FCRN Blogs : Hugh Coulson
What do our farmed fish eat? What do we know about it?
Half the world's seafood now comes from aquaculture; as such we should be aware of the realities behind what our farmed fish are fed. Carnivorous marine fin fish such as salmon and sea bass as well as intensively farmed prawns are fed on diets containing fish meal. This is a protein-rich source derived from capturing wild fish which are then processed into feeds. This resource is becoming increasingly scarce and more expensive.
Half the world's seafood now comes from aquaculture; as such we should be aware of the realities behind what our farmed fish are fed. Carnivorous marine fin fish such as salmon and sea bass as well as intensively farmed prawns are fed on diets containing fish meal. This is a protein-rich source derived from capturing wild fish which are then processed into feeds. This resource is becoming increasingly scarce and more expensive. To continue putting fish on our plates at a reasonable price, aquafeed manufacturers develop diets based on ever cheaper and readily available sources of protein-rich ingredients. These are often of vegetable origin, such as soybean and wheat gluten meal. Such ingredients are often considered more sustainable compared to those sourced from the oceans, and when blended with other ingredients can produce healthy, tasty fish. However some studies using more comprehensive sustainability assessments, suggest that fishmeal substitutes are not without their problems. One of several examples is outlined by Pelletier (2009) and studies the energy costs associated with wheat gluten extraction. Sources of sustainable protein such as animal by-products are readily available and could be used in fish feeds yet certain legislation restricts their use in the EU. On the flipside to this the EU prohibits us eating GM vegetable proteins yet these can be freely fed to animals, which then enter the human food chain. Do consumers know what the issues are? Are they consumers prepared to accept certain feed ingredients? Or would they rather not know?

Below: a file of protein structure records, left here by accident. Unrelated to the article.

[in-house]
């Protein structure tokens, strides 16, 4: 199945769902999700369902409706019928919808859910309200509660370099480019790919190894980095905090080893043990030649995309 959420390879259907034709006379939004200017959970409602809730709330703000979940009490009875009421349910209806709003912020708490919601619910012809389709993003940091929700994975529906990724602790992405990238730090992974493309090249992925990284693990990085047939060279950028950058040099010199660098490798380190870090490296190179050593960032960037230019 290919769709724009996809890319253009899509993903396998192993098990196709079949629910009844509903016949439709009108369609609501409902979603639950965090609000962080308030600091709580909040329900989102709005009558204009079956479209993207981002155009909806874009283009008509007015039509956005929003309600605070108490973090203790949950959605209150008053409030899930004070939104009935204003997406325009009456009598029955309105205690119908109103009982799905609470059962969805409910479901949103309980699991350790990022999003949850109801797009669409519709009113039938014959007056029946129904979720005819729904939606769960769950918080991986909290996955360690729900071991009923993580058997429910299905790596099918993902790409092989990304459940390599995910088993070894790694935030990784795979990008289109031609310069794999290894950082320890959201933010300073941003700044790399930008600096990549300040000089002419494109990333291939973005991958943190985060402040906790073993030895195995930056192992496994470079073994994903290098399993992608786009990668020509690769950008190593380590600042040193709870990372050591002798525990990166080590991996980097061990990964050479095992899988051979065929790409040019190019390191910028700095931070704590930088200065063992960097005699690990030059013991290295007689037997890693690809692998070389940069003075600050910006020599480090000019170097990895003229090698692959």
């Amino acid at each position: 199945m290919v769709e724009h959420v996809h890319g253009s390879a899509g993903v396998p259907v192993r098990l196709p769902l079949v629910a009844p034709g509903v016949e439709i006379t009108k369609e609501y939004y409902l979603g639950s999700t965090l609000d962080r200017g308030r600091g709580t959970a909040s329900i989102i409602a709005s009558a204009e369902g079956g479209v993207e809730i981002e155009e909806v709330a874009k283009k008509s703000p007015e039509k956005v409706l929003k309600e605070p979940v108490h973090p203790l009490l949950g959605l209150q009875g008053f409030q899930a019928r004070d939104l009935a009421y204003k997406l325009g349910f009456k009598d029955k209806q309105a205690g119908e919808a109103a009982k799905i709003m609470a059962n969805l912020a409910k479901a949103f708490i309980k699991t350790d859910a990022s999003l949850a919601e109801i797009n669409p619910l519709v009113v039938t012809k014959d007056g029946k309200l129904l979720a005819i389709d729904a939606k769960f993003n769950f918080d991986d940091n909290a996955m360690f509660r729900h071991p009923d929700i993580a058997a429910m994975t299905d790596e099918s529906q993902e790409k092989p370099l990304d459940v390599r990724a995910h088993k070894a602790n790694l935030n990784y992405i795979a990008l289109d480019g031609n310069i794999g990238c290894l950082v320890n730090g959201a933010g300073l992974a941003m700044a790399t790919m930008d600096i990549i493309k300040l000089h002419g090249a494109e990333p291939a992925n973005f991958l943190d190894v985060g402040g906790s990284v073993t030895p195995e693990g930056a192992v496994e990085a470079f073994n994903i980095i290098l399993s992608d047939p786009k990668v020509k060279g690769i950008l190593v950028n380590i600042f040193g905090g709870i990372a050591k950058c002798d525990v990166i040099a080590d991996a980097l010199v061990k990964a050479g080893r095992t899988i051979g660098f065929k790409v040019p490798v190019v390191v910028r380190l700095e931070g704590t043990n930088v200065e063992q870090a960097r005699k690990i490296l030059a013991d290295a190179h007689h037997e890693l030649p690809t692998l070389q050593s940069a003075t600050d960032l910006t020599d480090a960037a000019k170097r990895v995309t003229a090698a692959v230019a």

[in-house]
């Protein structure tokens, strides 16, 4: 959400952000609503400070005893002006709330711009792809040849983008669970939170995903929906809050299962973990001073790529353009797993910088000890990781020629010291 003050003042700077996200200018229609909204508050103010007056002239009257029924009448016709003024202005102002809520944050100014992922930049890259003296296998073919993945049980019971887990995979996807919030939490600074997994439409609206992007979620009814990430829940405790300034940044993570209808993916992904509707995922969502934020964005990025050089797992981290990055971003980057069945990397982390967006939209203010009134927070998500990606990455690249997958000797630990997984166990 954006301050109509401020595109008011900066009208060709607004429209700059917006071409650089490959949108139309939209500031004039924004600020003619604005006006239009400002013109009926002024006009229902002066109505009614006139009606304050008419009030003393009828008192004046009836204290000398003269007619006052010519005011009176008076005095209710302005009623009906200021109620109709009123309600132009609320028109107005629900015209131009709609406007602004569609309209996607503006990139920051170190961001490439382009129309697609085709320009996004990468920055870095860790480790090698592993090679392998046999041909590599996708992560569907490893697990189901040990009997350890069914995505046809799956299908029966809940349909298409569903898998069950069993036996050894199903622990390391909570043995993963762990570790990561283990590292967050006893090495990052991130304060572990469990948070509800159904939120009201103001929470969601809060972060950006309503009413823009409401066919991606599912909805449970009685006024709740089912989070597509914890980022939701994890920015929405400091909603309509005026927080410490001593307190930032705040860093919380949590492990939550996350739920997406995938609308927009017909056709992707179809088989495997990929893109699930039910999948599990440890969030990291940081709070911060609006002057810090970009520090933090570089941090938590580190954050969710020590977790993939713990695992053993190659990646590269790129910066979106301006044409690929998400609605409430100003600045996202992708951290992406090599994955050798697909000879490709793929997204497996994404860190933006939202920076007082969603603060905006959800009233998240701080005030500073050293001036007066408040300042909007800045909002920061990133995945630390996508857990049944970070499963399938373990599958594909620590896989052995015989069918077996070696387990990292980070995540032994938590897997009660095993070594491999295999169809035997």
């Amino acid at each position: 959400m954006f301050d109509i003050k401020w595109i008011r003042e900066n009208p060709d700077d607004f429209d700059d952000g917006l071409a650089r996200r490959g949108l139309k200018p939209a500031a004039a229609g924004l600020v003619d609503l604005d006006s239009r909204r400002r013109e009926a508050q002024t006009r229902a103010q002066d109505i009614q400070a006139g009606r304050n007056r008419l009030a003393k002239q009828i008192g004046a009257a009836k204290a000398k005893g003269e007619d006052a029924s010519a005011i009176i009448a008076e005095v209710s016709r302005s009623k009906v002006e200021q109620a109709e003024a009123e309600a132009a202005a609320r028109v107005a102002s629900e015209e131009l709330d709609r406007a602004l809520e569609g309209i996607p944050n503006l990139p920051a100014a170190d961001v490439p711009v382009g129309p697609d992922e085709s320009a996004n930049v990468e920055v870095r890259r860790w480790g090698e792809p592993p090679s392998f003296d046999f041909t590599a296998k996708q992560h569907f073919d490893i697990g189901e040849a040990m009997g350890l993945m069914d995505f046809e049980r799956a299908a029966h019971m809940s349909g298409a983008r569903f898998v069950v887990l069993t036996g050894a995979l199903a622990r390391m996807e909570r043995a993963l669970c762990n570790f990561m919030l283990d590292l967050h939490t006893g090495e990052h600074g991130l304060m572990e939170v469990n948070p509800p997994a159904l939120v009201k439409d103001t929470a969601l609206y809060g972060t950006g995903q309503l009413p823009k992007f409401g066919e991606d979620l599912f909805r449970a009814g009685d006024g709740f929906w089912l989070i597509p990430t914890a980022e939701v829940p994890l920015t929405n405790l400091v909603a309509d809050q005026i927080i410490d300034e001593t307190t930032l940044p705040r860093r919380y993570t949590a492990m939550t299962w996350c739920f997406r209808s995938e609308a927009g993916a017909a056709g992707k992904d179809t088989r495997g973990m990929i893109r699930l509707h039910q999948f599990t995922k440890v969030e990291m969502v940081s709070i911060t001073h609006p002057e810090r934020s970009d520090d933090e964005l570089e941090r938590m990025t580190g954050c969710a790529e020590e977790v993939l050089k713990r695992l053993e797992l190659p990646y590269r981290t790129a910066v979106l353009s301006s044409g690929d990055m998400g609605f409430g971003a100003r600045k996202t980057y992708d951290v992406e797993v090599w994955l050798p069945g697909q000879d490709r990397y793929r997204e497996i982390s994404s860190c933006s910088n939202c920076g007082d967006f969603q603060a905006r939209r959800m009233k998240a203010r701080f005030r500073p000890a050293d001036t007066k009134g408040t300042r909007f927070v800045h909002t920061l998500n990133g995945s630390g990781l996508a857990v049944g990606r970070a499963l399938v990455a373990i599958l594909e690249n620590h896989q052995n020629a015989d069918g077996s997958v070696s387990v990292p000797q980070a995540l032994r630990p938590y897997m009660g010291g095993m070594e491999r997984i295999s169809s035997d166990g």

As it stands, there is little published research on consumer perceptions concerning what fish are fed. What they know about seafood and what they want retailers to supply may be very different from what retailers are actually supplying. It is the aim of this study to find out what consumers are thinking and then cross reference the information from the different contributors to see if consumers' interests are actually being looked after by the retail sector
The questions posed in the surveys below are set to stimulate conversation on these little discussed yet arguably vitally important issues in a bid to unpick some the complexities surrounding them.
Please - if you’re either an individual consumer who buys fish, or if you’re a buyer for a retailer, I’d be very grateful if you’d take the time to complete this short survey.. Many thanks.
IF YOU ARE A CONSUMER, I would like to hear the your thoughts on some of the matters outlined above and see how your understanding matches up to the decision processes disclosed buy supermarket buyers. Please follow this link. https://www.surveymonkey.com/s/WR6S9Z7
IF YOU ARE A BUYER/RETAILER PLEASE TAKE THE TIME TO FOLLOW THIS LINK https://www.surveymonkey.com/s/2B977R7
If you would like your organisation to remain anonymous please state so.
If anyone wishes to add further thoughts to some of the issues please click on this link.
The survey data will be used to inform the conclusions of my thesis. A copy of the final report will be posted on the blog later in the year. For further correspondence please email HUGH COULSON. All feedback will be most gratefully received, thank you. firstname.lastname@example.org
Hugh Coulson is an M.Sc. student at the Institute of Aquaculture, University of Stirling and has 12 years experience in the fine food industry, four years in fisheries and 3 years filming wildlife documentaries for the BBC.